One major issue of publishing in Arabic is the issue of “terminology”, as many of the scientific and technical terms used have not yet been translated into Arabic. In addition, some sub-fields of knowledge (such as the study of papyri, literary theory, and others) arose in the West and formulated their own vocabulary in a non-Arabic language. However, we see in the refereed Arabic journals a golden opportunity to overcome this “terminology” obstacle with time. Journals can become a mainstay in the process of updating Arabic dictionaries and supplying them with the latest terminology, emphasizing the vitality of the language and its ability to grow.
Arabic database of scientific journals
Arab countries are among the few countries that do not enjoy a global presence in electronic databases. Although there are a few Arabic journals published in English that are registered in international databases, the vast majority of Arabic intellectual contributions remain uncirculated. It is no secret that making Arab academic knowledge production available in an expanded, comprehensive and accurate database is important for Arabs to take their rightful place in the field of scientific research, and to share their ideas, opinions and aspirations in shaping the future direction of industry and scientific and human studies. The creation of a database of scientific journals, specifically in the Arabic language, supports these journals, ensures their spread, and achieves the goals set for them.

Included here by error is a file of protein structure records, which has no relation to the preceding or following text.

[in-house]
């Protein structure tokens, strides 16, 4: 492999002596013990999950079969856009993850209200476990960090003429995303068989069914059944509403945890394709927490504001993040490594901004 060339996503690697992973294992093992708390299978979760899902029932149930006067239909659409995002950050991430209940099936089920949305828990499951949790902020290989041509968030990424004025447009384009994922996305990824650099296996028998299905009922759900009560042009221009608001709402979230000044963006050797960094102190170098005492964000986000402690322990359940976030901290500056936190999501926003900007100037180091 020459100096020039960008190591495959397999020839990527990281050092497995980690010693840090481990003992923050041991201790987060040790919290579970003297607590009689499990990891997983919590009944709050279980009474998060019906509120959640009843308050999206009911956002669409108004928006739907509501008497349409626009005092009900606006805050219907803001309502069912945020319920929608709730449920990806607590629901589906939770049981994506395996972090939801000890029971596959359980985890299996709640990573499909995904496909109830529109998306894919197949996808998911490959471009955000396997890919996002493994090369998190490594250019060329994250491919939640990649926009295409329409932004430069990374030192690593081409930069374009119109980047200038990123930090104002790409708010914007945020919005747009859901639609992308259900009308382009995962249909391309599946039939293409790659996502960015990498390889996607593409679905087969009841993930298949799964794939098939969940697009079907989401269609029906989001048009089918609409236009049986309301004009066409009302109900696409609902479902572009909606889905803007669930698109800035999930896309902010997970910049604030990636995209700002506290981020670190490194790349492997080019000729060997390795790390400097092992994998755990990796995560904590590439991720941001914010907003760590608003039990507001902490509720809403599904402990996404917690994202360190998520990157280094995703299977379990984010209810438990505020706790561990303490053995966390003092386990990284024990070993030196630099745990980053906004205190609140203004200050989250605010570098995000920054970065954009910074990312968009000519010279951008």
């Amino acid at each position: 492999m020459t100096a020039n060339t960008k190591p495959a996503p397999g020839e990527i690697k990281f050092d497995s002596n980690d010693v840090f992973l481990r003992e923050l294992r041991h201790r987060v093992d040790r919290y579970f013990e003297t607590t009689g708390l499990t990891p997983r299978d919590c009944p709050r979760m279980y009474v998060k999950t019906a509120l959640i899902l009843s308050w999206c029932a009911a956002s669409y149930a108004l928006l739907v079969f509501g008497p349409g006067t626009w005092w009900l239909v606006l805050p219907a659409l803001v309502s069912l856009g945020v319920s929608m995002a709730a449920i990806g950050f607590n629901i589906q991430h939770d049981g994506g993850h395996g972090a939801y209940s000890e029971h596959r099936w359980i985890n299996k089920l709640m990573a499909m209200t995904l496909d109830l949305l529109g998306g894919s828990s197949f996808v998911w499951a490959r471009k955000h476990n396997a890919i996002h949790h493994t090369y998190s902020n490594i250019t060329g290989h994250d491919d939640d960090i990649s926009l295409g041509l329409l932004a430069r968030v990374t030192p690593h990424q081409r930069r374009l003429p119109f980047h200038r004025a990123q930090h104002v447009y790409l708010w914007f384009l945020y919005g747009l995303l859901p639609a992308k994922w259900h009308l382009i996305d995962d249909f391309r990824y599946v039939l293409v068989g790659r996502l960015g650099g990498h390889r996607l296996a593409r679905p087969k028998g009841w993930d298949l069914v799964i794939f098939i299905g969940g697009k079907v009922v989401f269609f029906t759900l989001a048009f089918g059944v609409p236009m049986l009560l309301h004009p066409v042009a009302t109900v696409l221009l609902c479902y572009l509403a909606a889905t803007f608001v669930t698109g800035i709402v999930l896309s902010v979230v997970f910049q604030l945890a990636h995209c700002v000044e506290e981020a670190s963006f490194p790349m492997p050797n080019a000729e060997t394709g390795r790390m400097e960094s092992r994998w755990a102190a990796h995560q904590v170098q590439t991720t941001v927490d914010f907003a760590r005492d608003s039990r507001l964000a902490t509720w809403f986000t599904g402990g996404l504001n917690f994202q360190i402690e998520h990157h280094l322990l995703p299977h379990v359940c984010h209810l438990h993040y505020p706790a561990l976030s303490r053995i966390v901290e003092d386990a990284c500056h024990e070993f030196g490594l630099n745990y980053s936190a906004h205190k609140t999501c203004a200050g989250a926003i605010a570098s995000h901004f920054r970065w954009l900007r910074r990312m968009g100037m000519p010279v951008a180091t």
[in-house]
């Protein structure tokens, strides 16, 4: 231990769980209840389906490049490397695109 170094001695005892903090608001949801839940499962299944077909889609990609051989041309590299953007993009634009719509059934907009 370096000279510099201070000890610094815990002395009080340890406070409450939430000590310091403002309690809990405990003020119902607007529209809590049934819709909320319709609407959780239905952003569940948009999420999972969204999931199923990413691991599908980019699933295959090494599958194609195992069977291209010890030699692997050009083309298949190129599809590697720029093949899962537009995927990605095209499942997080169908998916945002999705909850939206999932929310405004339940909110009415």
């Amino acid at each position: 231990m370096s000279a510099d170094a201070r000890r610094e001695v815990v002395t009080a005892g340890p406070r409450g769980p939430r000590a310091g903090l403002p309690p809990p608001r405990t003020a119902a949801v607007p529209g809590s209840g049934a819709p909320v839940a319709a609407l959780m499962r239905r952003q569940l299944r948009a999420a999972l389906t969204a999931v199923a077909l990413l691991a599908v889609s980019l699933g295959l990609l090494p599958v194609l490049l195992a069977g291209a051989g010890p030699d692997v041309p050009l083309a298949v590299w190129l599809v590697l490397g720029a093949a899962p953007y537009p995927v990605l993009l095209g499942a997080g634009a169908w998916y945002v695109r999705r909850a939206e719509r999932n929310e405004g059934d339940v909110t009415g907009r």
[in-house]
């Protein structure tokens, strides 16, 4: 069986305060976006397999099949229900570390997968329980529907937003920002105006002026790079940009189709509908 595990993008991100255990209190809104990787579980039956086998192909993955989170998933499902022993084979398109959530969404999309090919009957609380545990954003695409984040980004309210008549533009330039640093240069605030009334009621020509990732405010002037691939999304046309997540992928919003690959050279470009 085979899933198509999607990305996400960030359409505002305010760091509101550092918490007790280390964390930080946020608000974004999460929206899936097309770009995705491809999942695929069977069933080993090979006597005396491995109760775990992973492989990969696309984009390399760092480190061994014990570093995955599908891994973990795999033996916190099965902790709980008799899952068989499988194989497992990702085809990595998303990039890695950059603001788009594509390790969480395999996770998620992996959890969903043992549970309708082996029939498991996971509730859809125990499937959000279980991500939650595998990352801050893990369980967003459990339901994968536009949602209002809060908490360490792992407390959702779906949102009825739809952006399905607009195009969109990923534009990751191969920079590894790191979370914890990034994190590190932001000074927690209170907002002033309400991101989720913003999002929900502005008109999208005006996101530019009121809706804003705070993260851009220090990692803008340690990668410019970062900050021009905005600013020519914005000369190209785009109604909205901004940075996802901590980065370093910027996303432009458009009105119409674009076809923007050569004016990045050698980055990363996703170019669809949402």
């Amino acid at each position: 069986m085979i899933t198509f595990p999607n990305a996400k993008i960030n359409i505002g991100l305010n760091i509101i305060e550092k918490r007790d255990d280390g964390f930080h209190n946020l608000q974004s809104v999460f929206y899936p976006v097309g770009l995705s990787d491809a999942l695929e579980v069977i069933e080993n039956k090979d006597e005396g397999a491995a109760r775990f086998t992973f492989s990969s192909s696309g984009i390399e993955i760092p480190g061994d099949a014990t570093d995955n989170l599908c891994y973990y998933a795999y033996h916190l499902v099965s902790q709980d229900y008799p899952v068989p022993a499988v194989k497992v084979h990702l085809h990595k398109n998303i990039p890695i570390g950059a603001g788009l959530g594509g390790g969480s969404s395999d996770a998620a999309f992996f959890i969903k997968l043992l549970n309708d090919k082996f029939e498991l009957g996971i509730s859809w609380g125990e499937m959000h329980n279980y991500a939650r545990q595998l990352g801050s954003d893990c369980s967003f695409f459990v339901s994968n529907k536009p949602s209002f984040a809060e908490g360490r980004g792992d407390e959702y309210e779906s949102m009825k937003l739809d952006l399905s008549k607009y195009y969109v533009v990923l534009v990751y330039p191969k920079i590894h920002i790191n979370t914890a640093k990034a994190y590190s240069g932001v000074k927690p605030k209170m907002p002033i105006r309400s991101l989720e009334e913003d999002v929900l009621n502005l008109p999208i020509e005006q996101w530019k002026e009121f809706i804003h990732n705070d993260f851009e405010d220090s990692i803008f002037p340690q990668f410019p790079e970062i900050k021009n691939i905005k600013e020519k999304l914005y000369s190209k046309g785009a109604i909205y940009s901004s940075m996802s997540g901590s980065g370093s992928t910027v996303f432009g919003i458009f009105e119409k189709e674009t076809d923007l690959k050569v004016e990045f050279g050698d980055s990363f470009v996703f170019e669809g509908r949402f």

The absence of such a database creates research problems within the Arab world itself, including depriving researchers working in Arabic of the accumulation of knowledge, making it difficult to build academic bridges between different geographical regions, and deepening the absence of scientific standards that govern academic life in Arabic. It is time to rectify this situation by creating such a database and making it available online with open access. This database will include refereed journals issued in Arab countries in various branches of knowledge, and journals issued in foreign countries concerned with the affairs of the Arabic language and the affairs of Arab-Islamic civilization.